WADA bans Russian Federation from global sporting events for four years

Russia have been banned from the Tokyo 2020 Olympics and football's 2022 World Cup in Qatar

The decision was a huge blow to the pride of a nation that has traditionally been a powerhouse in many sports but whose reputation has been tarnished by a series of doping scandals.

After the development, the Russian flag and anthem will not be allowed at any major sporting event. The blatant breach by the Russian authorities of RUSADA's reinstatement conditions, approved by the ExCo in September 2018, demanded a robust response.

The ban affects next year's Olympic Games in Tokyo, as well as the 2022 World Cup.

It was not clear how that might work in practice.

Legal fallout from the WADA ruling seems sure to dominate preparations for the Tokyo Olympics, which open on July 24.

WADA's executive committee, meeting in Lausanne, handed Russian Federation the "robust" four-year suspension after accusing Moscow of falsifying data from a doping testing laboratory that was handed over to investigators earlier this year.

About one third of the 145 athletes are still active, WADA chief of investigators Gunter Younger said Monday.

Telegraph Sport understands Wada privately suspects the data manipulation was carried out by figures with links to the Kremlin rather than the Russian Anti-Doping Agency (Rusada), which has been reformed since the mass doping was exposed in 2014.

At the 2018 Winter Olympics, 168 Russian athletes competed under a neutral flag.

The ban, on athletes taking part in events and the country hosting contests, applies to all bodies that WADA considers to be a Major Event Organisation.

One of the conditions for the reinstatement of Russian anti-doping agency RUSADA, which was suspended in 2015 in the wake of the athletics doping scandal but reinstated a year ago, had been that Moscow provide an authentic copy of the laboratory data.

The sanctions on RUSADA effectively strip the agency of its accreditation.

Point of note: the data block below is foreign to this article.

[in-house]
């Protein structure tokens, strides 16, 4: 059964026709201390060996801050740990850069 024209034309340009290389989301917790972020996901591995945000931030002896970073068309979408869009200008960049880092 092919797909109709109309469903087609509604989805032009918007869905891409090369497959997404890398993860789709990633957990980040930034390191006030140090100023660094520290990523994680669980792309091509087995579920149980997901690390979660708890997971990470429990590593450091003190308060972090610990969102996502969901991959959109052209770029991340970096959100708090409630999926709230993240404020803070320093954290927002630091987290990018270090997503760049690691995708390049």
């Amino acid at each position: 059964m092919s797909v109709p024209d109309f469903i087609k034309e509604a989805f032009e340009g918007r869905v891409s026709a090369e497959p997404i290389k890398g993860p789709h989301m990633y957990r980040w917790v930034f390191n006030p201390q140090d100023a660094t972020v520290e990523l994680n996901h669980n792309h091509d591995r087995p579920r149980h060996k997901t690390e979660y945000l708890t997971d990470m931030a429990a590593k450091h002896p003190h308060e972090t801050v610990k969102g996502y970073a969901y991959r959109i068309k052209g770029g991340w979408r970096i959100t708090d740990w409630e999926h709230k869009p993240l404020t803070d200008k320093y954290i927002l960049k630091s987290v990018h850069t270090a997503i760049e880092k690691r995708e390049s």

The findings led to sanctions, including no Russian team being present at the 2018 Winter Olympic Games in Pyeongchang, with certain eligible athletes being forced to compete under a neutral flag.

"There is a whole generation of clean athletes who have painfully abandoned their dreams and lost awards because of Russian cheaters".

"The decision is created to punish the guilty parties.it stands strong against those who cheated the system".

A statement from the organisers given to Motorsport.com said: "The contract for the Russian round of the Formula 1 World Championship was signed back in 2010, long before the circumstances being investigated by WADA".

The advocate group Global Athlete has gone further saying "WADA has robbed athletes worldwide of their right to clean sport due to their inability to enforce the strongest possible sanction on Russia".

"The FIVB will not comment on the RUSADA compliance situation until the full legal process, including all appeals, has concluded", the FIVB-the worldwide volleyball federation-told Newsweek in an emailed statement.



Latest news

Badgers will play OR in Rose Bowl
The announcement was made Sunday, December 8th after the Badgers loss to Ohio State in the Big Ten Championship game, 34-21. ESPN college football analyst Kirk Herbstreit tweeted a message for OR and Wisconsin fans ahead of the game.

Houston officer dies following shooting in city's East End
He's the 13th law enforcement officer to be killed in the line of duty in Texas this year - the most of any state. Acevedo initially said Brewster was not wearing a bulletproof vest, but later updated that he was wearing it.

Lakers roll on as Davis drops 50 points on Wolves
That was before Wiggins took a big step forward to start this season as he is averaging career-highs in assists, blocks, rebounds and points.

Singer Linda Ronstadt to Mike Pompeo: ‘Stop Enabling Trump’
Tom Hanks , as the entered the building, pointed out that this annual tension seems unique to the Trump administration. Later, in the evening Ronstadt rose from her chair to deliver the zinger.

US officials painted 'rosy' picture of Afghanistan despite evidence: WPost
Rumsfeld wrote an estimated 59,000 memos he called "snowflakes" during his tenure, but majority remained private until now. The Post sought and received raw interview data through the Freedom of Information Act and lawsuits.

Other news